“The Fountain,” by Marcel Duchamp (Image: SF MOMA)
Some famous contemporary sculptors include Jeff Koons, Damien Hirst, Louis Bourgeois, Jasper Johns, Robert Rauschenberg, Anish Kapoor, Constantin Brancusi, Carl Andre, Richard Serra, Alberto Giacometti, and Eva Hesse.
Sculpture is essentially produced through one of two methods: a sculptor either utilizes an additive technique (adding material, such as with clay and wax), or a subtractive technique (such as carving material away, often with wood and stone). Depending on both the technique and the medium, the sculpture might be complete after the initial molding, or additional processes may be needed. For instance, an assemblage is often created from found objects, so once all of the materials are somehow merged together, the work is complete. But, in order to create a sculpture of bronze, first a cast must be created with wax, which is then destroyed through the process of lost-wax casting.
Some of the most common materials used to create sculpture include bronze, metal, wood, glass, and clay. Read on to learn more about each material.
Due to the artistry and strength of bronze alloys, bronze has been one of the most popular materials throughout history. The resistance to breakage means that artists can create figures that seem to be in virtual ‘action’. Consider, for instance, how the “Venus de Milo” at the Louvre is missing her arms. This is typically not a problem with bronze sculpture! Furthermore, due to the plethora of both chemically-induced and naturally-forming patinas, bronze sculptures can take on a variety of lush colors.
“Draped Reclining Mother and Child,” by Henry Moore (Image: JNJ)
Metal is another material that is widely popular amongst artists due to its abilities to weather the ages. Metal sculpture is suitable for both indoor and outdoor spaces, and can be transformed through various processes, such as casting, assembling, etc. In order to create a large outdoor metal sculpture, an artist will often first create smaller separate pieces, and then weld each piece together.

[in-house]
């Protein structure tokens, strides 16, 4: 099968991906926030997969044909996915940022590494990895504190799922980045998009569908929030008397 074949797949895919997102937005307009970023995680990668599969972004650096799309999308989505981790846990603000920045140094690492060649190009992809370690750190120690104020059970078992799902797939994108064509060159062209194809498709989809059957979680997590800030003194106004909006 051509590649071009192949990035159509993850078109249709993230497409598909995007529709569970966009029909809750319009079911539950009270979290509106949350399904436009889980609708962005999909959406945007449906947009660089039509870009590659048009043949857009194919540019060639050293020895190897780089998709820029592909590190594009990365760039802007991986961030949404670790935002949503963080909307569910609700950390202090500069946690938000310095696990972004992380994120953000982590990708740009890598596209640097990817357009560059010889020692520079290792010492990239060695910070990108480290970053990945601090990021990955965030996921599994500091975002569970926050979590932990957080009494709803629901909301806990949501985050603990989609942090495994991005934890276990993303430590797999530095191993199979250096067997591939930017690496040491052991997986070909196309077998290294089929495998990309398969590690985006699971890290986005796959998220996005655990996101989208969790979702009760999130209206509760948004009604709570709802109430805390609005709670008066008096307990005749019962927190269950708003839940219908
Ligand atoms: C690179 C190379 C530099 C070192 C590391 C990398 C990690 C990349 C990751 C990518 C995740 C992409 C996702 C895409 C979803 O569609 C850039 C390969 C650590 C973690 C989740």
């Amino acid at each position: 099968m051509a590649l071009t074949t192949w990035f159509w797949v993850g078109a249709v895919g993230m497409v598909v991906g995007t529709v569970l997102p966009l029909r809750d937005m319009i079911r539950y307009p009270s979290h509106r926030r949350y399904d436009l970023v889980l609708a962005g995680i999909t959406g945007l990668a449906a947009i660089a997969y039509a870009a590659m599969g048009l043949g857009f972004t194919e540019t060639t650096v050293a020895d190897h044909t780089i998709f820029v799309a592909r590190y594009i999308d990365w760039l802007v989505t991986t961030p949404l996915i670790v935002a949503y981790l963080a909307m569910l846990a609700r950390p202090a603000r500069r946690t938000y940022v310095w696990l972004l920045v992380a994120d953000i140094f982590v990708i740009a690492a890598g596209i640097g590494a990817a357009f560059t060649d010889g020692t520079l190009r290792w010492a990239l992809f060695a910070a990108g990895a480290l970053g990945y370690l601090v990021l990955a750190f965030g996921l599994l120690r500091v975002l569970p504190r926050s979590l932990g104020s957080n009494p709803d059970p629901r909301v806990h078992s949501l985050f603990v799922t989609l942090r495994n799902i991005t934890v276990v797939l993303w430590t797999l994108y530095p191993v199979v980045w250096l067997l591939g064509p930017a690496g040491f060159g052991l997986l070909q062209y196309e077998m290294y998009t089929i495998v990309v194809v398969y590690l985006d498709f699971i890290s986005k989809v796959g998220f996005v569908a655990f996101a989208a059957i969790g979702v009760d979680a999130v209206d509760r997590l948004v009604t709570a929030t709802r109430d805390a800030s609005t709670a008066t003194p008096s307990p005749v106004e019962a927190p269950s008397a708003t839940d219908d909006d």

“The Matter of Time,” by Richard Serra (Image: The Red List)
Clay is essentially composed of just water and fine earth. Today, artists can choose between water-based and oil-based clay. Water-based ceramic clay is typically fired at very high temperatures in order to create porcelain, earthenware, terracotta, and stoneware works. Oil-based clay cannot be fired (oil does not evaporate), so this type of sculpture remains workable after very long periods of time. Artists often opt for oil-based clay if they need to constantly move the sculpture (animation artists typically favor this type of clay).
“Viral Series,” by Jess Riva Cooper (Image: Jess Riva Cooper)
In order to produce a glass sculpture, the artist can shape molten glass through hot processes such as blowing and casting. An artist can also work with glass at room temperature using cold processes which include sandblasting, bonding, and grinding.
“The Sun,” by Dale Chihuly. Installation in Berkeley Square, London. (Image: TrendDesign)